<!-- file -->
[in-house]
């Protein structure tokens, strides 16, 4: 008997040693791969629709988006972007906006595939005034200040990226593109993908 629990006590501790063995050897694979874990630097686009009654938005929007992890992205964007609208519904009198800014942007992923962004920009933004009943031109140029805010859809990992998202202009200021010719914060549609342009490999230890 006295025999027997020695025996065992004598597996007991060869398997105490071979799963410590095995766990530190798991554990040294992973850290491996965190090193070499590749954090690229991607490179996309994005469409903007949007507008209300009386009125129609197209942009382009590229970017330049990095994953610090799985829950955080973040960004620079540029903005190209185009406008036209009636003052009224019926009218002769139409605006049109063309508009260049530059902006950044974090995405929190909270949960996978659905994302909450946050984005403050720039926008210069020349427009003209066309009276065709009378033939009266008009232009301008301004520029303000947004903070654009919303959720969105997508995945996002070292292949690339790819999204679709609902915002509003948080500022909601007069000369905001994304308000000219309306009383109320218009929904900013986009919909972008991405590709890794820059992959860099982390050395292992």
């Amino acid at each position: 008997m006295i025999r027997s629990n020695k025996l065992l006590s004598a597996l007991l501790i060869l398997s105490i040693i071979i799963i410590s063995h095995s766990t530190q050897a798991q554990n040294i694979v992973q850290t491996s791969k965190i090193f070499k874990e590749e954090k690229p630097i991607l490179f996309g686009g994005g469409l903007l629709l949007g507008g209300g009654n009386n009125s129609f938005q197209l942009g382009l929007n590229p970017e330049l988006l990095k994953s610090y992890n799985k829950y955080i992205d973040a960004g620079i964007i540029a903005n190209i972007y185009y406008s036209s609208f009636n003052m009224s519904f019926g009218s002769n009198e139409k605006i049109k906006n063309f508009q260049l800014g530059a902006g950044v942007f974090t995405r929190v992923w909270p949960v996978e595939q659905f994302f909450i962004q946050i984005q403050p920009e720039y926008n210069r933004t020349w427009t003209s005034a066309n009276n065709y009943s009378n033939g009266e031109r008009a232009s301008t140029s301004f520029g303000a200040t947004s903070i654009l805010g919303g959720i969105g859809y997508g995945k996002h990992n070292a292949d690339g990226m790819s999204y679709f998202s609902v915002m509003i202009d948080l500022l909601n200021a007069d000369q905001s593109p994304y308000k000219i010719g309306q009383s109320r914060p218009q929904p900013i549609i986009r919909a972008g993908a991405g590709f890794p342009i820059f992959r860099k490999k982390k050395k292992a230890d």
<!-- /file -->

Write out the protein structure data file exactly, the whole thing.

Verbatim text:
[in-house]
């Protein structure tokens, strides 16, 4: 008997040693791969629709988006972007906006595939005034200040990226593109993908 629990006590501790063995050897694979874990630097686009009654938005929007992890992205964007609208519904009198800014942007992923962004920009933004009943031109140029805010859809990992998202202009200021010719914060549609342009490999230890 006295025999027997020695025996065992004598597996007991060869398997105490071979799963410590095995766990530190798991554990040294992973850290491996965190090193070499590749954090690229991607490179996309994005469409903007949007507008209300009386009125129609197209942009382009590229970017330049990095994953610090799985829950955080973040960004620079540029903005190209185009406008036209009636003052009224019926009218002769139409605006049109063309508009260049530059902006950044974090995405929190909270949960996978659905994302909450946050984005403050720039926008210069020349427009003209066309009276065709009378033939009266008009232009301008301004520029303000947004903070654009919303959720969105997508995945996002070292292949690339790819999204679709609902915002509003948080500022909601007069000369905001994304308000000219309306009383109320218009929904900013986009919909972008991405590709890794820059992959860099982390050395292992």
């Amino acid at each position: 008997m006295i025999r027997s629990n020695k025996l065992l006590s004598a597996l007991l501790i060869l398997s105490i040693i071979i799963i410590s063995h095995s766990t530190q050897a798991q554990n040294i694979v992973q850290t491996s791969k965190i090193f070499k874990e590749e954090k690229p630097i991607l490179f996309g686009g994005g469409l903007l629709l949007g507008g209300g009654n009386n009125s129609f938005q197209l942009g382009l929007n590229p970017e330049l988006l990095k994953s610090y992890n799985k829950y955080i992205d973040a960004g620079i964007i540029a903005n190209i972007y185009y406008s036209s609208f009636n003052m009224s519904f019926g009218s002769n009198e139409k605006i049109k906006n063309f508009q260049l800014g530059a902006g950044v942007f974090t995405r929190v992923w909270p949960v996978e595939q659905f994302f909450i962004q946050i984005q403050p920009e720039y926008n210069r933004t020349w427009t003209s005034a066309n009276n065709y009943s009378n033939g009266e031109r008009a232009s301008t140029s301004f520029g303000a200040t947004s903070i654009l805010g919303g959720i969105g859809y997508g995945k996002h990992n070292a292949d690339g990226m790819s999204y679709f998202s609902v915002m509003i202009d948080l500022l909601n200021a007069d000369q905001s593109p994304y308000k000219i010719g309306q009383s109320r914060p218009q929904p900013i549609i986009r919909a972008g993908a991405g590709f890794p342009i820059f992959r860099k490999k982390k050395k292992a230890d």